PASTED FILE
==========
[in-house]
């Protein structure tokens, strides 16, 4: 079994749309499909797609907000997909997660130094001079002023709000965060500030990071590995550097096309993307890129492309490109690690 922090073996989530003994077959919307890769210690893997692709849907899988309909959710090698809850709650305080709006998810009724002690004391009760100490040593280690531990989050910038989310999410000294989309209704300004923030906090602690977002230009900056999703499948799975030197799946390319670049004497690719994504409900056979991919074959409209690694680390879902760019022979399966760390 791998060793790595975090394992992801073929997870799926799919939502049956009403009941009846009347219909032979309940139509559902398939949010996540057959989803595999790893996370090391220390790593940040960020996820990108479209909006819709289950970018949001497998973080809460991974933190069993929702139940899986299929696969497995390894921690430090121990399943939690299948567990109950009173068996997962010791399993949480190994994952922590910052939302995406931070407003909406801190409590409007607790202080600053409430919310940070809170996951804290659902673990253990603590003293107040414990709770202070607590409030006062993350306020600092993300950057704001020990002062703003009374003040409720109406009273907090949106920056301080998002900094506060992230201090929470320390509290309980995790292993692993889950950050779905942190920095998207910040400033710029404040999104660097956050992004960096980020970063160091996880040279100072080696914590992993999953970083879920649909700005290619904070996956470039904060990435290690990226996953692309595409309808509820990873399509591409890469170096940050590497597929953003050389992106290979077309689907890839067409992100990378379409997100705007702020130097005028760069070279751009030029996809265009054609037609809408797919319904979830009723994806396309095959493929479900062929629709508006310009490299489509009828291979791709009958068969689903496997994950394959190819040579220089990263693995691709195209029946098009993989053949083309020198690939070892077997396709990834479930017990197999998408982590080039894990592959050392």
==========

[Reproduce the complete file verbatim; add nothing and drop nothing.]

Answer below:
[in-house]
């Protein structure tokens, strides 16, 4: 079994749309499909797609907000997909997660130094001079002023709000965060500030990071590995550097096309993307890129492309490109690690 922090073996989530003994077959919307890769210690893997692709849907899988309909959710090698809850709650305080709006998810009724002690004391009760100490040593280690531990989050910038989310999410000294989309209704300004923030906090602690977002230009900056999703499948799975030197799946390319670049004497690719994504409900056979991919074959409209690694680390879902760019022979399966760390 791998060793790595975090394992992801073929997870799926799919939502049956009403009941009846009347219909032979309940139509559902398939949010996540057959989803595999790893996370090391220390790593940040960020996820990108479209909006819709289950970018949001497998973080809460991974933190069993929702139940899986299929696969497995390894921690430090121990399943939690299948567990109950009173068996997962010791399993949480190994994952922590910052939302995406931070407003909406801190409590409007607790202080600053409430919310940070809170996951804290659902673990253990603590003293107040414990709770202070607590409030006062993350306020600092993300950057704001020990002062703003009374003040409720109406009273907090949106920056301080998002900094506060992230201090929470320390509290309980995790292993692993889950950050779905942190920095998207910040400033710029404040999104660097956050992004960096980020970063160091996880040279100072080696914590992993999953970083879920649909700005290619904070996956470039904060990435290690990226996953692309595409309808509820990873399509591409890469170096940050590497597929953003050389992106290979077309689907890839067409992100990378379409997100705007702020130097005028760069070279751009030029996809265009054609037609809408797919319904979830009723994806396309095959493929479900062929629709508006310009490299489509009828291979791709009958068969689903496997994950394959190819040579220089990263693995691709195209029946098009993989053949083309020198690939070892077997396709990834479930017990197999998408982590080039894990592959050392």